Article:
Stacey Carter

Stacey Carter

On Oct. 1, 2019, a Logan County jury returned guilty verdicts against Stacey Carter, 50, for robbery first degree, burglary first degree, criminal mischief, tampering with physical evidence and convicted felon in possession of a handgun. The jury also found Carter to be a persistent felony offender and handed him a life sentence.

The charges stem from a 2017 home invasion, in which Carter kicked in the door of Russellville resident, Shelva Walker, at approximately 4 a.m. Carter held Ms. Walker at gunpoint, forced her to remove all of the jewelry she was wearing and stole a large amount of jewelry from her home.

Over the prior 1-2 years, Carter had performed yard work and other odd jobs for Ms. Walker. On the night of the robbery, Carter's voice gave away his identity, as Ms. Walker recognized his voice, along with his upper facial features and his build. As a result, Ms. Walker was able to identify Carter to the Russellville Police Officers as the person responsible for robbing her.

After finding Carter guilty on all counts, the jury heard testimony during the penalty phase, the most pertinent of which was his criminal history. In 1989, Carter received a 10-year sentence for burglary second degree and a 5-year sentence for theft by unlawful taking, both of which occurred in Logan County. Carter was paroled in 1991 but returned to prison in 1999 for another theft conviction that occurred in Logan County in 1997. Carter was again paroled in 2001 only to return to prison in 2002 for a burglary conviction in Logan and Todd Counties. Then in 2004, Carter was paroled but returned two years later as a parole violator. In 2016, Carter was convicted of burglary third degree and returned to prison. He was discharged from parole on May 30, 2017, and then robbed Ms. Walker on July 1, 2017.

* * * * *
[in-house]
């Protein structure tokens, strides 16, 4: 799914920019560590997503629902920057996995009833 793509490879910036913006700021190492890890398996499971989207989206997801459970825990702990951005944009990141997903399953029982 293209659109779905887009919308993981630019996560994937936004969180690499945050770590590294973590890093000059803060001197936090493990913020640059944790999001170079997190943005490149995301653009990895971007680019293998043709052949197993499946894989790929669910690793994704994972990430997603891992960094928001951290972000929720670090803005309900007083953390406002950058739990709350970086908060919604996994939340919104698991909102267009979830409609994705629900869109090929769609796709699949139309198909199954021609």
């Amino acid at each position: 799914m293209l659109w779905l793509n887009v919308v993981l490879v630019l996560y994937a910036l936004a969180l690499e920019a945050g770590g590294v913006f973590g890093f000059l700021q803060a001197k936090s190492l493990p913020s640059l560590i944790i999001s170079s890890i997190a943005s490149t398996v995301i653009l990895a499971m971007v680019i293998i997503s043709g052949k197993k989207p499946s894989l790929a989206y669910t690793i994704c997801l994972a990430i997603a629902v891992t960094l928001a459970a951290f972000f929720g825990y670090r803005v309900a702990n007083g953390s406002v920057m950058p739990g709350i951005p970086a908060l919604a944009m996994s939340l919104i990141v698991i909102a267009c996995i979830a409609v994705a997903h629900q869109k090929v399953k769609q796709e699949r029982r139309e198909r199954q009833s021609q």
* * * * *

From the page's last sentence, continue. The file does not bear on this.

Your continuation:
Commonwealth's Attorney Neil Kerr asked the jury to send Carter to prison for the rest of his life and after deliberating for less than an hour, the jury did just that. The conviction for robbery first degree results in Carter receiving the Violent Offender Status by the Department of Corrections, and as such, he will have to serve 85 percent of his sentence. For a sentence of life, the parole eligibility under the Violent Offender Status is 20 years.

The two-day trial involved testimony from the victim, Shelva Walker, officers from the Russellville Police Department, and three individuals that were connected to the robbery through Carter.

"Detective Mary Lynn Smith, along with her fellow officers at RPD put together a flawless case for my office to present to the jury," said Kerr. "When you have a brave victim like Ms. Walker, and solid police work, it makes our job as prosecutors relatively simple."

In response to the sentence handed down by the jury, Kerr stated, "Past behavior is the best predictor of future behavior. Mr. Carter's past includes numerous burglaries and thefts, multiple parole violations, and too many victims in Logan and Todd counties. Our communities will no doubt be safer now that someone like Stacey Carter has been removed, hopefully for the rest of his life.